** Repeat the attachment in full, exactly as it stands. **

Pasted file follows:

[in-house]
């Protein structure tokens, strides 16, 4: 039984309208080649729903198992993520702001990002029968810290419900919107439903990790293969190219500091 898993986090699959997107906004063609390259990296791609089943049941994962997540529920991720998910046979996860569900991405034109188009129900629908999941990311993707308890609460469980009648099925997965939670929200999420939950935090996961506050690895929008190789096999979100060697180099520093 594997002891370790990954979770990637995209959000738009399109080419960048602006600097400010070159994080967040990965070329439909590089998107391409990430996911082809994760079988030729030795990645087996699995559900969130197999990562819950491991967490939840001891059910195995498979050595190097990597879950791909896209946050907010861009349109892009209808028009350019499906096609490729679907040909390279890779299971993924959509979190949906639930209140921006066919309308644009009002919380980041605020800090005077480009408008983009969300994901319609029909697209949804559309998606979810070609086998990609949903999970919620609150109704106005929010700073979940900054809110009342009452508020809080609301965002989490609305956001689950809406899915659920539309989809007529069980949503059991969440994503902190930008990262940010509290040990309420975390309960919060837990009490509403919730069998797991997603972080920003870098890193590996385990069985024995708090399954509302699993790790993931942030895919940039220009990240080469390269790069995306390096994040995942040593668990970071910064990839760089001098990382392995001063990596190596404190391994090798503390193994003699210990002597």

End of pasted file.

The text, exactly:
[in-house]
């Protein structure tokens, strides 16, 4: 039984309208080649729903198992993520702001990002029968810290419900919107439903990790293969190219500091 898993986090699959997107906004063609390259990296791609089943049941994962997540529920991720998910046979996860569900991405034109188009129900629908999941990311993707308890609460469980009648099925997965939670929200999420939950935090996961506050690895929008190789096999979100060697180099520093 594997002891370790990954979770990637995209959000738009399109080419960048602006600097400010070159994080967040990965070329439909590089998107391409990430996911082809994760079988030729030795990645087996699995559900969130197999990562819950491991967490939840001891059910195995498979050595190097990597879950791909896209946050907010861009349109892009209808028009350019499906096609490729679907040909390279890779299971993924959509979190949906639930209140921006066919309308644009009002919380980041605020800090005077480009408008983009969300994901319609029909697209949804559309998606979810070609086998990609949903999970919620609150109704106005929010700073979940900054809110009342009452508020809080609301965002989490609305956001689950809406899915659920539309989809007529069980949503059991969440994503902190930008990262940010509290040990309420975390309960919060837990009490509403919730069998797991997603972080920003870098890193590996385990069985024995708090399954509302699993790790993931942030895919940039220009990240080469390269790069995306390096994040995942040593668990970071910064990839760089001098990382392995001063990596190596404190391994090798503390193994003699210990002597």